So our interval is $l_n \hat{\mu}<\mu<u_n \hat{\mu}$.

You want to choose $n$ that $u_n>1.25$ and that $l_n<0.833$.

Unfortunately, the distribution of a $\text{gamma}(n,1/n)$ (and, correspondingly, and inverse gamma) is different for every $n$.

One could of course proceed by trial and error and this will work perfectly well, if sometimes being a little tedious.

Half a dozen guesses for the lower limit gets us to:

> n=86;1/qgamma(.025,n,scale=1/n)
[1] 1.250202
> n=87;1/qgamma(.025,n,scale=1/n)
[1] 1.248503

While for the other end:

> n=105;1/qgamma(.975,n,scale=1/n)
[1] 0.8332447
> n=106;1/qgamma(.975,n,scale=1/n)
[1] 0.8339306

Which means we need 106 observations to be within the desired limit on both ends and get the desired coverage.

Note that for the lower end we needed a larger sample size to achieve the desired width. [If you are willing to use an asymmetric interval (asymmetric in probability, I mean), in order to get a symmetric-in-percentage-error interval -- i.e. to be substantially more likely to be wrong out one end of the interval than the other -- then you can achieve a smaller sample size while still getting $1-\alpha$ coverage.]

Computing an asymmetric interval

If we try different values of $n$, we can find how much tail area is cut off either side of the +/-20%, and then find the smallest $n$ that totals to no more than $\alpha$ in the tails. In our example, the first place to try is to 'split the difference' and try $n=96$:

[1] 0.01907025
[1] 0.03033813

Those two tail areas give just under 0.05. Trying n=95 gives more than 0.05 in the tails combined, so n=96 is as small as you can go.

(Note that the 0.03033 value corresponds to the lower tail for the inverse gamma, but it's the probability of the estimate being at least 20% too high)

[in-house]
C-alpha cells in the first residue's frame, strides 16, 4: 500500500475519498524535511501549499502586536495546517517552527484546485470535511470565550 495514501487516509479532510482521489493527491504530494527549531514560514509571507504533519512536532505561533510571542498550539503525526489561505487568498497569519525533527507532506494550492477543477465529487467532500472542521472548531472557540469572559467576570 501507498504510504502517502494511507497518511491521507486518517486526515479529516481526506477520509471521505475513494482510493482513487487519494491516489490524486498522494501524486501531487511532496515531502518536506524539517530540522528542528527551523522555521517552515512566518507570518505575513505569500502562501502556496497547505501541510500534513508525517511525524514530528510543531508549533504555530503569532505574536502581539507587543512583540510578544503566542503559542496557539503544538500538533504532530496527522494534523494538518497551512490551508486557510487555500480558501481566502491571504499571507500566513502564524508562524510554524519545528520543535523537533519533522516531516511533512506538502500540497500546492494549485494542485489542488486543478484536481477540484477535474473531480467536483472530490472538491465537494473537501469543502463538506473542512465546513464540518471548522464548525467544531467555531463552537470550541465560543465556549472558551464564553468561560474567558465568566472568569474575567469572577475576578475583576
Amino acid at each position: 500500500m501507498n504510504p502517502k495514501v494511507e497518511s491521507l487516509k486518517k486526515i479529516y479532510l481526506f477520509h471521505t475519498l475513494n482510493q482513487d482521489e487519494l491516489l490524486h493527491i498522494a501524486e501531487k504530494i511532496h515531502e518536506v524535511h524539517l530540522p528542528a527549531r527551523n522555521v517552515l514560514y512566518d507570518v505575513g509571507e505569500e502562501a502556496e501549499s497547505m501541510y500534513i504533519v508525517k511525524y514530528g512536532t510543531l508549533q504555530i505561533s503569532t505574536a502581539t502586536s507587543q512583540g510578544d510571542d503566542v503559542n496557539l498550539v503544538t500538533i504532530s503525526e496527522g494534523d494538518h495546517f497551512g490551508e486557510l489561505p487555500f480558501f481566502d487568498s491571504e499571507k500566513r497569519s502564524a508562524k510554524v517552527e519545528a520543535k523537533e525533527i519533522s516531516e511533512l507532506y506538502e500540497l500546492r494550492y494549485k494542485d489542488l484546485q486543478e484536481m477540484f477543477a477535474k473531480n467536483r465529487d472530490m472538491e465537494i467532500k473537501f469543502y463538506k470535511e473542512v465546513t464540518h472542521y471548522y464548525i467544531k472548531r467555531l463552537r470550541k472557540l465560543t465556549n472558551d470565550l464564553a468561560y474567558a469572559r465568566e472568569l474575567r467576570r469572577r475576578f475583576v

So if you are happy with more probability of being too high than too low, you can do n=96 for a 95% interval. [A higher coverage ($1-\alpha$) would give a larger $n$, and a lower coverage would give a smaller $n$.]

Simulation example in R to show that this approach is doing what it should. In this example, we calculate the limits ($l$ and $u$) for a symmetric-in-probability (2.5% in each tail) interval based on the 106 just computed:

[1] 0.8339306
[1] 1.221422

Since $l$ and $u$ are within $(0.8333, 1.25)$ if the true mean lies inside that interval the estimate can't be further than 20% from the true mean and by construction, 95% of the time the generated interval includes the true mean, then at least 95% of the time we generate such an interval, the estimate must be within 20% of the true mean.

Now we simulate ten thousand intervals to show it does have the required coverage:

[1] 9507

- looks like it's right.

To avoid (or at least greatly reduce) the trial and error (not that it takes more than a few moments), we can make use of an approximation that will get us very close to the right answer - the Wilson-Hilferty transformation:

If $X \sim χ²(k)$ then $\scriptstyle\sqrt[3]{X/k}$ is approximately normally distributed with mean $\scriptstyle 1-2/(9k)$ and variance $\scriptstyle 2/(9k)$.

  • $\begingroup$ Thank you very much! This is exactly the kind of explanation I was looking for. I have a much better idea what I should do after reading your post. $\endgroup$ – user2675918 Dec 15 '13 at 22:41
  • $\begingroup$ If you'd like an example of the shorter, asymmetric-in-probability interval on the $\pm$20% case, let me know. I may end up doing one anyway, for completeness' sake. $\endgroup$ – Glen_b -Reinstate Monica Dec 15 '13 at 23:07
  • $\begingroup$ Sure, more examples are always better, if its not too much trouble. $\endgroup$ – user2675918 Dec 16 '13 at 1:07
  • $\begingroup$ Done, at least in outline. Considering the second question is more easily tackled with a pivot of $\hat\mu/\mu$, I may have been better using that from the start and dealing with a slightly more fiddly calculation at the start, to save more fiddling later. I may go back and rework the post with that in mind. To double check: I am correct in thinking that your $\pm$20% is asking that $\hat\mu/\mu$ lies between 0.8 and 1.2, right? $\endgroup$ – Glen_b -Reinstate Monica Dec 16 '13 at 2:09
  • $\begingroup$ Hi Glen you are right, that is what I had in mind. But really your original post is already very informative and I think we can easily do the calculation on our own after following your post. $\endgroup$ – user2675918 Dec 17 '13 at 1:06